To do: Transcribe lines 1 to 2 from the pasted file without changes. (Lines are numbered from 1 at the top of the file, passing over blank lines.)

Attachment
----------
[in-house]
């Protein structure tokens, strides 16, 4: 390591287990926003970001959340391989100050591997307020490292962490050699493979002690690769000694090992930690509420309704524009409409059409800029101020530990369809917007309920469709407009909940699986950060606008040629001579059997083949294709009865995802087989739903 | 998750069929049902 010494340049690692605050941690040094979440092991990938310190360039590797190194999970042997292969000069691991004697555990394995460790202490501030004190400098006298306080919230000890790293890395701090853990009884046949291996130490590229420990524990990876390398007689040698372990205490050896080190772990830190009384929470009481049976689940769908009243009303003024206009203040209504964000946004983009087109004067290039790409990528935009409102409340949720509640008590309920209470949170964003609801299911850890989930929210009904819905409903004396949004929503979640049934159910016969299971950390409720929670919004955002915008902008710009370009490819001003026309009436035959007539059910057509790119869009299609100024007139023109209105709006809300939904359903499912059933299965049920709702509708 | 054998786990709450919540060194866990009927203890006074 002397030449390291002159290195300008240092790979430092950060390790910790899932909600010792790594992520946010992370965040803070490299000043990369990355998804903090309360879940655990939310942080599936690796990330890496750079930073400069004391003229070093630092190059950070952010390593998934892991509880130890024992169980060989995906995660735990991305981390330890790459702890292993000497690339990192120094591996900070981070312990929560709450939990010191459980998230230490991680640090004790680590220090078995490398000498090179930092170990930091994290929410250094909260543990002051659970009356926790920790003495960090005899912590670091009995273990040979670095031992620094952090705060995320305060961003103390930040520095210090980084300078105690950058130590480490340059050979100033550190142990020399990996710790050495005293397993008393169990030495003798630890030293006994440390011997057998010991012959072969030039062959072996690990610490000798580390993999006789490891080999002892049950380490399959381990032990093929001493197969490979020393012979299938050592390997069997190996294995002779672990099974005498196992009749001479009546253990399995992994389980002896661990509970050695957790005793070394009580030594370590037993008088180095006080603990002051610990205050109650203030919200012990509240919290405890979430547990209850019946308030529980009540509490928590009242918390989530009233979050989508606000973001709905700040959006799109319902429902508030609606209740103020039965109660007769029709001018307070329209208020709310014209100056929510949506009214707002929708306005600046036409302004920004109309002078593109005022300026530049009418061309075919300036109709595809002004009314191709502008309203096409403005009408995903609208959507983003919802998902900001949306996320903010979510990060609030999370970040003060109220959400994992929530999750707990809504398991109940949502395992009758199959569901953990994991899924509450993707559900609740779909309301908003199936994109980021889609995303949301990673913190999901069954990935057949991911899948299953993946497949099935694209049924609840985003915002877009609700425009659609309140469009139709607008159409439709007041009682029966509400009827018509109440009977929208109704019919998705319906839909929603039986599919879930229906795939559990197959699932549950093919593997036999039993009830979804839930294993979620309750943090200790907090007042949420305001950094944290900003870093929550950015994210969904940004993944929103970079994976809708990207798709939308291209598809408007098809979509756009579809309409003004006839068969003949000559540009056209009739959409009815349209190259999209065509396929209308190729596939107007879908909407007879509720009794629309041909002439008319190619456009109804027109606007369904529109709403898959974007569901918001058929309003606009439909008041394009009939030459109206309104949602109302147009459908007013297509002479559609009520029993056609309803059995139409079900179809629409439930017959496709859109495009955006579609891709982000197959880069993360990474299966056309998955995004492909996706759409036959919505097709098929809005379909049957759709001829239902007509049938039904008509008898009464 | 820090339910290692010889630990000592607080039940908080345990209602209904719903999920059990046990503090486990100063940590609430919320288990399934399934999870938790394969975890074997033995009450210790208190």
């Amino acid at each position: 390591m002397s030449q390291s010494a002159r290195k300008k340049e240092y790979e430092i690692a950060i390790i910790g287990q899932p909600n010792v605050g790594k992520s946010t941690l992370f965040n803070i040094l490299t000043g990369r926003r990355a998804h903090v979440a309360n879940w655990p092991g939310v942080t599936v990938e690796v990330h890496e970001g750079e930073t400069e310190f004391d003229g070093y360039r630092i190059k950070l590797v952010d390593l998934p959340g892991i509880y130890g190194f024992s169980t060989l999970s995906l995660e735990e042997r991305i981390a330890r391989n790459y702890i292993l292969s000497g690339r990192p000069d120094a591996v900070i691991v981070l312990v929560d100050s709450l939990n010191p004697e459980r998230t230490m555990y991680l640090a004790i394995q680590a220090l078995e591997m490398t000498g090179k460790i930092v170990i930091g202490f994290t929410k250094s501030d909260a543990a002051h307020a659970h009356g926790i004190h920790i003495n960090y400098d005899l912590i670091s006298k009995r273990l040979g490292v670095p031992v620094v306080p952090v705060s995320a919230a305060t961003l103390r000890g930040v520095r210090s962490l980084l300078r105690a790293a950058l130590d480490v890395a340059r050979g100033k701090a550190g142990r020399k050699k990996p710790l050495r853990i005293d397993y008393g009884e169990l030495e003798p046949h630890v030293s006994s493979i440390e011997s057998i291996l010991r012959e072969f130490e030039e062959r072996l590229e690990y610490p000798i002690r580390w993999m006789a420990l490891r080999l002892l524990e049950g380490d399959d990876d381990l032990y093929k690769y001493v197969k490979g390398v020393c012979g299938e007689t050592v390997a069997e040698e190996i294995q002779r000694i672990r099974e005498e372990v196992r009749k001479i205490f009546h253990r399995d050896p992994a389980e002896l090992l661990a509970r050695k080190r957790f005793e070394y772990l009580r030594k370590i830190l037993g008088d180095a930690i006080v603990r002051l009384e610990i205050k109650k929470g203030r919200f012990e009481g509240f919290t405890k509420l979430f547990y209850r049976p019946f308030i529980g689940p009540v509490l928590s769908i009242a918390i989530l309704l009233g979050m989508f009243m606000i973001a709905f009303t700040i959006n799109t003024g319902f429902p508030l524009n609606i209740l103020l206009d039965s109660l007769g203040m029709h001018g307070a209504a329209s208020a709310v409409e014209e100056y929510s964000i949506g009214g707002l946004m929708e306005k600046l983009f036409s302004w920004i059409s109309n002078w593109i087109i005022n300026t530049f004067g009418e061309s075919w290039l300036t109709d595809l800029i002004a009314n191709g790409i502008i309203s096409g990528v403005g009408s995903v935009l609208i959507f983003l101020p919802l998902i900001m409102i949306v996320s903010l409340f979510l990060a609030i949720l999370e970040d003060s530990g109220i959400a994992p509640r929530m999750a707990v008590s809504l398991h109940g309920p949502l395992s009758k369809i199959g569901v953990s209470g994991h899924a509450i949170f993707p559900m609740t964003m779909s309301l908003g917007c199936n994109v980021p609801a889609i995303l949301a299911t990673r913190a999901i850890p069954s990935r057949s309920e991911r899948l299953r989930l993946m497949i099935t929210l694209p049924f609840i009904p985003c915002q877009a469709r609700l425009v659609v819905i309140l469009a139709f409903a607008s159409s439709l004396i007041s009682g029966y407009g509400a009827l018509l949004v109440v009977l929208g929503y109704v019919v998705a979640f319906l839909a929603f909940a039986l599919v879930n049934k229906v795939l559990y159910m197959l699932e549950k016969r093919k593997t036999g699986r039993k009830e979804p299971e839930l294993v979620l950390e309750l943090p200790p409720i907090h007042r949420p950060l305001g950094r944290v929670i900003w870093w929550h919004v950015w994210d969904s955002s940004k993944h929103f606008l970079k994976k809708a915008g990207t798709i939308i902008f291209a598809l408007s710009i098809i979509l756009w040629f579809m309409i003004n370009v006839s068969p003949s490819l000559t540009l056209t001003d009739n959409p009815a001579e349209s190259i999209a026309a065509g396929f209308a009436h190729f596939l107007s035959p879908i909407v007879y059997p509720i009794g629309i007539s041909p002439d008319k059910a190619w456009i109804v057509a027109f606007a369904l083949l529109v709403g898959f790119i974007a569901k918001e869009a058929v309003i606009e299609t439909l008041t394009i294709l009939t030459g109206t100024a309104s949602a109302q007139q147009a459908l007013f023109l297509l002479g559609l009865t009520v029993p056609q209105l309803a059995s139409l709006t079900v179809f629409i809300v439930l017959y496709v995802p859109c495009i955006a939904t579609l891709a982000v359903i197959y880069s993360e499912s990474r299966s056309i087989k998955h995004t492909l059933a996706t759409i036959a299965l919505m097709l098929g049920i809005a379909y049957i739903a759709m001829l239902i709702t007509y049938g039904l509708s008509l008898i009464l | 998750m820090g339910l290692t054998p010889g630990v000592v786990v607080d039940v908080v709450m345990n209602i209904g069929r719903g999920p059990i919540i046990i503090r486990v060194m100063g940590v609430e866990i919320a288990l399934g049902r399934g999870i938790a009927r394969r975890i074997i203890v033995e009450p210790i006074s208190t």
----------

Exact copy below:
[in-house]
């Protein structure tokens, strides 16, 4: 390591287990926003970001959340391989100050591997307020490292962490050699493979002690690769000694090992930690509420309704524009409409059409800029101020530990369809917007309920469709407009909940699986950060606008040629001579059997083949294709009865995802087989739903 | 998750069929049902 010494340049690692605050941690040094979440092991990938310190360039590797190194999970042997292969000069691991004697555990394995460790202490501030004190400098006298306080919230000890790293890395701090853990009884046949291996130490590229420990524990990876390398007689040698372990205490050896080190772990830190009384929470009481049976689940769908009243009303003024206009203040209504964000946004983009087109004067290039790409990528935009409102409340949720509640008590309920209470949170964003609801299911850890989930929210009904819905409903004396949004929503979640049934159910016969299971950390409720929670919004955002915008902008710009370009490819001003026309009436035959007539059910057509790119869009299609100024007139023109209105709006809300939904359903499912059933299965049920709702509708 | 054998786990709450919540060194866990009927203890006074 002397030449390291002159290195300008240092790979430092950060390790910790899932909600010792790594992520946010992370965040803070490299000043990369990355998804903090309360879940655990939310942080599936690796990330890496750079930073400069004391003229070093630092190059950070952010390593998934892991509880130890024992169980060989995906995660735990991305981390330890790459702890292993000497690339990192120094591996900070981070312990929560709450939990010191459980998230230490991680640090004790680590220090078995490398000498090179930092170990930091994290929410250094909260543990002051659970009356926790920790003495960090005899912590670091009995273990040979670095031992620094952090705060995320305060961003103390930040520095210090980084300078105690950058130590480490340059050979100033550190142990020399990996710790050495005293397993008393169990030495003798630890030293006994440390011997057998010991012959072969030039062959072996690990610490000798580390993999006789490891080999002892049950380490399959381990032990093929001493197969490979020393012979299938050592390997069997190996294995002779672990099974005498196992009749001479009546253990399995992994389980002896661990509970050695957790005793070394009580030594370590037993008088180095006080603990002051610990205050109650203030919200012990509240919290405890979430547990209850019946308030529980009540509490928590009242918390989530009233979050989508606000973001709905700040959006799109319902429902508030609606209740103020039965109660007769029709001018307070329209208020709310014209100056929510949506009214707002929708306005600046036409302004920004109309002078593109005022300026530049009418061309075919300036109709595809002004009314191709502008309203096409403005009408995903609208959507983003919802998902900001949306996320903010979510990060609030999370970040003060109220959400994992929530999750707990809504398991109940949502395992009758199959569901953990994991899924509450993707559900609740779909309301908003199936994109980021889609995303949301990673913190999901069954990935057949991911899948299953993946497949099935694209049924609840985003915002877009609700425009659609309140469009139709607008159409439709007041009682029966509400009827018509109440009977929208109704019919998705319906839909929603039986599919879930229906795939559990197959699932549950093919593997036999039993009830979804839930294993979620309750943090200790907090007042949420305001950094944290900003870093929550950015994210969904940004993944929103970079994976809708990207798709939308291209598809408007098809979509756009579809309409003004006839068969003949000559540009056209009739959409009815349209190259999209065509396929209308190729596939107007879908909407007879509720009794629309041909002439008319190619456009109804027109606007369904529109709403898959974007569901918001058929309003606009439909008041394009009939030459109206309104949602109302147009459908007013297509002479559609009520029993056609309803059995139409079900179809629409439930017959496709859109495009955006579609891709982000197959880069993360990474299966056309998955995004492909996706759409036959919505097709098929809005379909049957759709001829239902007509049938039904008509008898009464 | 820090339910290692010889630990000592607080039940908080345990209602209904719903999920059990046990503090486990100063940590609430919320288990399934399934999870938790394969975890074997033995009450210790208190």